Weak, helpless, angry
Re “LAPD traces final steps of teen left dead in car,” July 28, and “District’s sense of security stolen,” July 29
As the mother of a 20-year-old girl, I’m near tears reading the article about this wonderful young woman apparently kidnapped for a few bucks, then murdered and left in her car.
It leaves me weak, feeling helpless and incredibly angry.
The next time a community wants to protest a drug-treatment center in the neighborhood, I will be there carrying a picture of Lily Burk.
What happens when we start letting thousands of prisoners out onto the streets because of a lack of funds?
I have written before in support of the death penalty, and here is yet another striking reason I believe in it now more than ever.
I think that the concept The Times’ editorial board omits in its opposition to the death penalty is that there are circumstances in which we are no longer dealing with a human being.
It is unfathomable that the suspect in the Burk slaying has been in and out of prison and programs so many times and yet was set loose once again -- to allegedly kill this beautiful child who, ironically enough, volunteered on skid row for the needle-exchange program.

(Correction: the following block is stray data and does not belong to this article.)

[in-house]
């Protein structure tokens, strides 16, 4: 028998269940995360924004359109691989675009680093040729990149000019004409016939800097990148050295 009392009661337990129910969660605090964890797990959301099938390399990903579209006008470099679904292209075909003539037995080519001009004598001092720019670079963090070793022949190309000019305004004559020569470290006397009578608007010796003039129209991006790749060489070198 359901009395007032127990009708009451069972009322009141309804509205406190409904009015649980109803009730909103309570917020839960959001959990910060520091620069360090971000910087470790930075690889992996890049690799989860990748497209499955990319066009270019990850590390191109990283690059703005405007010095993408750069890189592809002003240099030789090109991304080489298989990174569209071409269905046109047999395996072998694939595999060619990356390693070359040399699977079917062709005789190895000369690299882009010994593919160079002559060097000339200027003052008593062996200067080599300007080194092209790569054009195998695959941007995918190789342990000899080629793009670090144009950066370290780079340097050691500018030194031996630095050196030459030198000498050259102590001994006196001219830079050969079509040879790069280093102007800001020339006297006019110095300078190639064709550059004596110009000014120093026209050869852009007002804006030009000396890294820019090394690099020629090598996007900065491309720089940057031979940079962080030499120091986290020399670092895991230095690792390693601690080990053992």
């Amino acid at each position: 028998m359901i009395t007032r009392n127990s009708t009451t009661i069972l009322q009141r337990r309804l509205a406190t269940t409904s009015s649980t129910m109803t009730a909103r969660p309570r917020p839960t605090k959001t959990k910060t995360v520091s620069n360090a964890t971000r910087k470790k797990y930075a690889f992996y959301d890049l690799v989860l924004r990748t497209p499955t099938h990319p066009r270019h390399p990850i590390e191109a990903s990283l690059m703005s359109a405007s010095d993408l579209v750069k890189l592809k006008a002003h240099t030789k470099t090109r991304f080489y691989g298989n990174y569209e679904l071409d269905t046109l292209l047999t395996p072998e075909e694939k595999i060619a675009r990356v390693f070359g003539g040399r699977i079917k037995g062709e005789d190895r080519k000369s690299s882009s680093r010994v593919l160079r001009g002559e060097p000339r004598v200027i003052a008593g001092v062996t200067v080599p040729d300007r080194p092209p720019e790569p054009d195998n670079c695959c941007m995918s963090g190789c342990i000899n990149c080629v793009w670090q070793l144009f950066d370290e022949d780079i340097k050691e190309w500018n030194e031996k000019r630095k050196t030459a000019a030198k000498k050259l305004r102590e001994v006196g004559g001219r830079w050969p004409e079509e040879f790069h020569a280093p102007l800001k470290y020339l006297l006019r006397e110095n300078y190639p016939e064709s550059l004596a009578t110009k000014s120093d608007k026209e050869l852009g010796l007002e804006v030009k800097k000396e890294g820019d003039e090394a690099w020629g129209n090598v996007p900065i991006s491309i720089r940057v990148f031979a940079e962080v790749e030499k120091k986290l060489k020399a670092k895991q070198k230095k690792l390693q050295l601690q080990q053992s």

And then this suspect apparently felt so bad that he drowned his sorrows with a nice cold beer.
I can’t begin to try to understand what her parents must be feeling at this time.
A 17-year-old girl is found beaten and slashed to death in her car. Images of the suspect are captured by security cameras; keys to the murder victim’s car and a cellphone are in his pocket; bloodstains are on his clothing; and he has a history of prison time and parole violations.
If ever there were an opportunity to assure us as parents, law-abiding citizens and taxpayers that we are receiving swift justice from our judicial branch, it is now.
If convicted, this suspect should be sentenced to life without any possibility of parole. The prosecution should not have the option of seeking the death penalty, because we have painfully discovered that with our costly, multi-tiered, ineffective appeals process, the average time spent on death row exceeds 20 years, and the emotional and financial costs far outpace a life sentence.
Am I missing something here? I was under the impression that California has a three-strikes law.
The operative word in your article about the suspect and his record is “repeatedly.”
How many times is that? How many times did this suspect break the law or violate his probation or both? Three times? More?
If so, can someone please tell me why this man was out on the streets ... again?
My heart breaks for the family of Lily Burk.
To help future victims forced by criminals to withdraw funds from ATM machines, I call on banks to offer the option of a customized emergency personal identification number linked to debit and credit cards. These would allow cash to be withdrawn but would also trigger a silent alarm.